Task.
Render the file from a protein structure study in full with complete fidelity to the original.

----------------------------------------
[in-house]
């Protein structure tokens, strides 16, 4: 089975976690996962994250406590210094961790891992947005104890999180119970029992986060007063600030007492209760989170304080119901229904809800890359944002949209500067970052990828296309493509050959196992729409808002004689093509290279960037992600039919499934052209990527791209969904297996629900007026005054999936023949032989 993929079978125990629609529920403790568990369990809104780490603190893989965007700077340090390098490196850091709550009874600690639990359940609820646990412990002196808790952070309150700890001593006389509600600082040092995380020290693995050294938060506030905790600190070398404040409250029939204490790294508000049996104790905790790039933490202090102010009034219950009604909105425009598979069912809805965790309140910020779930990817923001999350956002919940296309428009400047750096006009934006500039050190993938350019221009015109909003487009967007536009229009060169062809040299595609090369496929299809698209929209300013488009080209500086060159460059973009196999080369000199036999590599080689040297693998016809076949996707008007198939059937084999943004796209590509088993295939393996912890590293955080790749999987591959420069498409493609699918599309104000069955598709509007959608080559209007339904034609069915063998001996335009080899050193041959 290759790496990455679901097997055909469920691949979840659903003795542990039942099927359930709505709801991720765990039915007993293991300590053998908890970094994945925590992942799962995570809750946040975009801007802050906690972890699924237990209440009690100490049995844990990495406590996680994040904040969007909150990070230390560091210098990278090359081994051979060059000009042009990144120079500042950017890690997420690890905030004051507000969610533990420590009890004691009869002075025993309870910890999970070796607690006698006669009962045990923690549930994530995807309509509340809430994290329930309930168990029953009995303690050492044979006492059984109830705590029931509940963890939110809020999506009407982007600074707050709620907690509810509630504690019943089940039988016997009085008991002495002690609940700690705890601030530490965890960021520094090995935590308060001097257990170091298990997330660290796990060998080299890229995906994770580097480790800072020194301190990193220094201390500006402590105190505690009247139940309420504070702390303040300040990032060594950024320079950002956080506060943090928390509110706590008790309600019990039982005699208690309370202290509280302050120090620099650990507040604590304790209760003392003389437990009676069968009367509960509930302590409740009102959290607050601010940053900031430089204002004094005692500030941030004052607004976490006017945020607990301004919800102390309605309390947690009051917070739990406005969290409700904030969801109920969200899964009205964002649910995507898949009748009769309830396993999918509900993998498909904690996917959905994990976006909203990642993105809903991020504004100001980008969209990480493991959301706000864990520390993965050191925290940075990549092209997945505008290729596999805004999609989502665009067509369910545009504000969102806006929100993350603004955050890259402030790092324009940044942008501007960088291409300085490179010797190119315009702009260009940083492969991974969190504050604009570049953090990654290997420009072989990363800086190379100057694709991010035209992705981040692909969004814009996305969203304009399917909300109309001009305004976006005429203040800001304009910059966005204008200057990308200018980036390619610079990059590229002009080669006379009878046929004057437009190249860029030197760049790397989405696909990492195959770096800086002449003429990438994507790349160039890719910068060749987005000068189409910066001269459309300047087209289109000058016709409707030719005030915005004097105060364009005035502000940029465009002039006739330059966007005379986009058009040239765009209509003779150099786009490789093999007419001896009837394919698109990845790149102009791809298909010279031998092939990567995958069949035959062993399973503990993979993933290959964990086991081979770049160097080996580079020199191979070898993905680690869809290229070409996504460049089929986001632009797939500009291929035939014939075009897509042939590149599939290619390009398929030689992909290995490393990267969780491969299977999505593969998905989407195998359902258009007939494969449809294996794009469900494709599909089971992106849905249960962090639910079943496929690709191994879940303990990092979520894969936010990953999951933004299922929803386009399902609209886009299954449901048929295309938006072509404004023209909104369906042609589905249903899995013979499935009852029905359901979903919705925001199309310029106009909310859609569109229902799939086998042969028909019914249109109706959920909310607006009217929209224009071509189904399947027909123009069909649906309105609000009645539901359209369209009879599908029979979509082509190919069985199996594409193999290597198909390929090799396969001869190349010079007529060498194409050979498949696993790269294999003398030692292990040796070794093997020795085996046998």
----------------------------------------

[in-house]
């Protein structure tokens, strides 16, 4: 089975976690996962994250406590210094961790891992947005104890999180119970029992986060007063600030007492209760989170304080119901229904809800890359944002949209500067970052990828296309493509050959196992729409808002004689093509290279960037992600039919499934052209990527791209969904297996629900007026005054999936023949032989 993929079978125990629609529920403790568990369990809104780490603190893989965007700077340090390098490196850091709550009874600690639990359940609820646990412990002196808790952070309150700890001593006389509600600082040092995380020290693995050294938060506030905790600190070398404040409250029939204490790294508000049996104790905790790039933490202090102010009034219950009604909105425009598979069912809805965790309140910020779930990817923001999350956002919940296309428009400047750096006009934006500039050190993938350019221009015109909003487009967007536009229009060169062809040299595609090369496929299809698209929209300013488009080209500086060159460059973009196999080369000199036999590599080689040297693998016809076949996707008007198939059937084999943004796209590509088993295939393996912890590293955080790749999987591959420069498409493609699918599309104000069955598709509007959608080559209007339904034609069915063998001996335009080899050193041959 290759790496990455679901097997055909469920691949979840659903003795542990039942099927359930709505709801991720765990039915007993293991300590053998908890970094994945925590992942799962995570809750946040975009801007802050906690972890699924237990209440009690100490049995844990990495406590996680994040904040969007909150990070230390560091210098990278090359081994051979060059000009042009990144120079500042950017890690997420690890905030004051507000969610533990420590009890004691009869002075025993309870910890999970070796607690006698006669009962045990923690549930994530995807309509509340809430994290329930309930168990029953009995303690050492044979006492059984109830705590029931509940963890939110809020999506009407982007600074707050709620907690509810509630504690019943089940039988016997009085008991002495002690609940700690705890601030530490965890960021520094090995935590308060001097257990170091298990997330660290796990060998080299890229995906994770580097480790800072020194301190990193220094201390500006402590105190505690009247139940309420504070702390303040300040990032060594950024320079950002956080506060943090928390509110706590008790309600019990039982005699208690309370202290509280302050120090620099650990507040604590304790209760003392003389437990009676069968009367509960509930302590409740009102959290607050601010940053900031430089204002004094005692500030941030004052607004976490006017945020607990301004919800102390309605309390947690009051917070739990406005969290409700904030969801109920969200899964009205964002649910995507898949009748009769309830396993999918509900993998498909904690996917959905994990976006909203990642993105809903991020504004100001980008969209990480493991959301706000864990520390993965050191925290940075990549092209997945505008290729596999805004999609989502665009067509369910545009504000969102806006929100993350603004955050890259402030790092324009940044942008501007960088291409300085490179010797190119315009702009260009940083492969991974969190504050604009570049953090990654290997420009072989990363800086190379100057694709991010035209992705981040692909969004814009996305969203304009399917909300109309001009305004976006005429203040800001304009910059966005204008200057990308200018980036390619610079990059590229002009080669006379009878046929004057437009190249860029030197760049790397989405696909990492195959770096800086002449003429990438994507790349160039890719910068060749987005000068189409910066001269459309300047087209289109000058016709409707030719005030915005004097105060364009005035502000940029465009002039006739330059966007005379986009058009040239765009209509003779150099786009490789093999007419001896009837394919698109990845790149102009791809298909010279031998092939990567995958069949035959062993399973503990993979993933290959964990086991081979770049160097080996580079020199191979070898993905680690869809290229070409996504460049089929986001632009797939500009291929035939014939075009897509042939590149599939290619390009398929030689992909290995490393990267969780491969299977999505593969998905989407195998359902258009007939494969449809294996794009469900494709599909089971992106849905249960962090639910079943496929690709191994879940303990990092979520894969936010990953999951933004299922929803386009399902609209886009299954449901048929295309938006072509404004023209909104369906042609589905249903899995013979499935009852029905359901979903919705925001199309310029106009909310859609569109229902799939086998042969028909019914249109109706959920909310607006009217929209224009071509189904399947027909123009069909649906309105609000009645539901359209369209009879599908029979979509082509190919069985199996594409193999290597198909390929090799396969001869190349010079007529060498194409050979498949696993790269294999003398030692292990040796070794093997020795085996046998």